Continuing to draw the breath of life of the earth and universe on a magnificent scale
Beginning from a question about why the earth rotates, I am exploring the fundamental structure of space. I produce paintings, experimental installations, and sculptures that transform the collision that occurs from science’s encounters with art. Using minerals that hold the earth’s history, I create paintings with settings of deserts and ruins intended to inspire environmental awareness. I have recently developed an interest in the philosophy of Graham Harman, whose thinking reminisces on the Eastern way of thinking that all things existing in space, including humans, have equal value.
My artwork is derived from by a simple question: Where is our human being coming from? How did the universe originate? This simple question has been inspiring many philosophers and artists.
My work explores how we are related to space-time. In my work, I investigate the sense of anti-gravity, disorientation, and weightlessness and I want to visualize gravity like flying through space.
In my large-scale painting, I contemplate the warping of space/time around massive objects, appearing on my works as geometrical schemes. At the same time, these works are familiar and delay cognitive recognition. To accomplish this and convey the power of nature, I paint on- site large-scale painting in natural wonders from Sahara to Machu Picchu. In addition, I expanded my work to express my ideas in sculptural form. I work with pigments, acrylic, canvas, mirrors, and metals to achieve complex hues and textures that evoke light traveling from millions of miles away.
“Looking back on Ohno’s career, the artist has always related deeply with the times, exploring all the possibilities of her theme, style of expression, and the materials of her Japanese painting, while continuing to create energetically in search of her art. Through her respect for life and nature, derived from her inner universe, her interest extended to the earth, galaxy, as she has returned to nature in her surroundings. In her works, is a determination to express her own existence as a human (artist) living on this planet.” – Akio Tanaka; Chief Curator, Homma Museum of Art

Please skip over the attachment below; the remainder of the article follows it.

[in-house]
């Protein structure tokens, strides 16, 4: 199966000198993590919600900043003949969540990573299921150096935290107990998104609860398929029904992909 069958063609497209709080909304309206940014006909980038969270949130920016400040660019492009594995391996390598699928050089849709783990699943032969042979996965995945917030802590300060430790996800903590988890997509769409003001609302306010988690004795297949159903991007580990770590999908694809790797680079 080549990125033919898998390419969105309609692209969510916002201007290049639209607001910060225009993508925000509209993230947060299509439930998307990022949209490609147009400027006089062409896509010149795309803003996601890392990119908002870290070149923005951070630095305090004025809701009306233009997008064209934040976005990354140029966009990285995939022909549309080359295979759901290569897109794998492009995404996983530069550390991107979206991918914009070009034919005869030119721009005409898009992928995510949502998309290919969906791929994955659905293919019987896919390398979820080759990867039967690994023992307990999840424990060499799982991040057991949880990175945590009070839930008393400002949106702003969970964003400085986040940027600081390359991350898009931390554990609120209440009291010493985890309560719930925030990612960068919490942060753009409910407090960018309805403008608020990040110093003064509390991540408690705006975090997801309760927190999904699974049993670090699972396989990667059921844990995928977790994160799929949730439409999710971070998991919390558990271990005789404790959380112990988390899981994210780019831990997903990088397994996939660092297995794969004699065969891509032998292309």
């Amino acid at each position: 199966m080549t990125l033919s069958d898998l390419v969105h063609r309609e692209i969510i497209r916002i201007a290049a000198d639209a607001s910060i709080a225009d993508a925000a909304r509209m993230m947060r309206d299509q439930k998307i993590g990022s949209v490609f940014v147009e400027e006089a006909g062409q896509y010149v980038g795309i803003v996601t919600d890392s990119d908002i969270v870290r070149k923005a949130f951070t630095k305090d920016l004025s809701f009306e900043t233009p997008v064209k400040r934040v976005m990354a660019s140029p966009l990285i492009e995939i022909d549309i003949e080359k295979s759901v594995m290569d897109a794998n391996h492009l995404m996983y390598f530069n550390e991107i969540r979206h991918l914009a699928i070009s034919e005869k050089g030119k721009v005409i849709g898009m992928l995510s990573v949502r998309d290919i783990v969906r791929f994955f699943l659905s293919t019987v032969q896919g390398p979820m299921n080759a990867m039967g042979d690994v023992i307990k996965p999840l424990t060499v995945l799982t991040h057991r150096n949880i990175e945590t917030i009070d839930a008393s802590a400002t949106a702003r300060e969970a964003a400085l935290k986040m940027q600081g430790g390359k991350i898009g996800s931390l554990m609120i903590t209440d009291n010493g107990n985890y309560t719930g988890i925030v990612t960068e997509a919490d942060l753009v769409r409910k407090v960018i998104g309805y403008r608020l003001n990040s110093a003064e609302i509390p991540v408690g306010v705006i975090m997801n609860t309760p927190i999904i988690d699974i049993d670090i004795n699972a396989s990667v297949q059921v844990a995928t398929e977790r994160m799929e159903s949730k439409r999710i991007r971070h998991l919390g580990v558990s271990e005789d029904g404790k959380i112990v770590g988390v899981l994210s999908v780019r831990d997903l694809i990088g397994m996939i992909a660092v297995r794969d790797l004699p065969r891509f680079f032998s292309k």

Material: Pigment and acrylic on paper mounted on wood panel
Size: 24″ x 29″
Galaxy Around Us
Material: Japanese Iwaenogu・岩絵具 [いわえのぐ] natural mineral pigments and acrylic on canvas board, wire, magnets.
Size: 33” H x 30” W x 19” D
“I painted two paintings on 18”x23” canvas board, and each painting was cut into 12 equal sections. The sections were put together back to back with magnets, and they are hung and displayed as a floating installation. I displayed the full painting’s print behind the floating paintings.
I am exploring the formation of the world and the universe. Recently, my paintings have developed into three-dimensional works in sculpture and installation works to depict space and time more clearly. I have gained my experiences from painting.
I painted the original as a 76″ x 96″ painting on site in 2010. And I made a smaller one. I don’t use photography. When I paint, I always paint on site as I observe objects. These floating paintings represent time-space and anti-gravity. My painting work thus far give me the impetus for the idea to create an installation and gave me the artistic ability I needed to realize this concept.”
Material: Pigment (Japanese Iwaenogu) and old ink on paper mounted on wood panel
Size: 24″ x 29”
Material: Steel and paint
Size: 17″ W x 15″ H x 9″ D
“I was conscious of the sculpture achieved by a painter. I made it by folding a flat steel plate. As a substance, it has no chunks. I attempted to transform the space that connected to different dimensions through the space that was open geometrically and through the power of the space that was created in the solid by the flat steel plate.”
Material: Steel and paint, styrofoam ball and metal shapes
Size: 17″ W x 15″ H x 15″ D
Visit Hiroko’s website.
Similar works with concept visualizing distance to the planets from earth.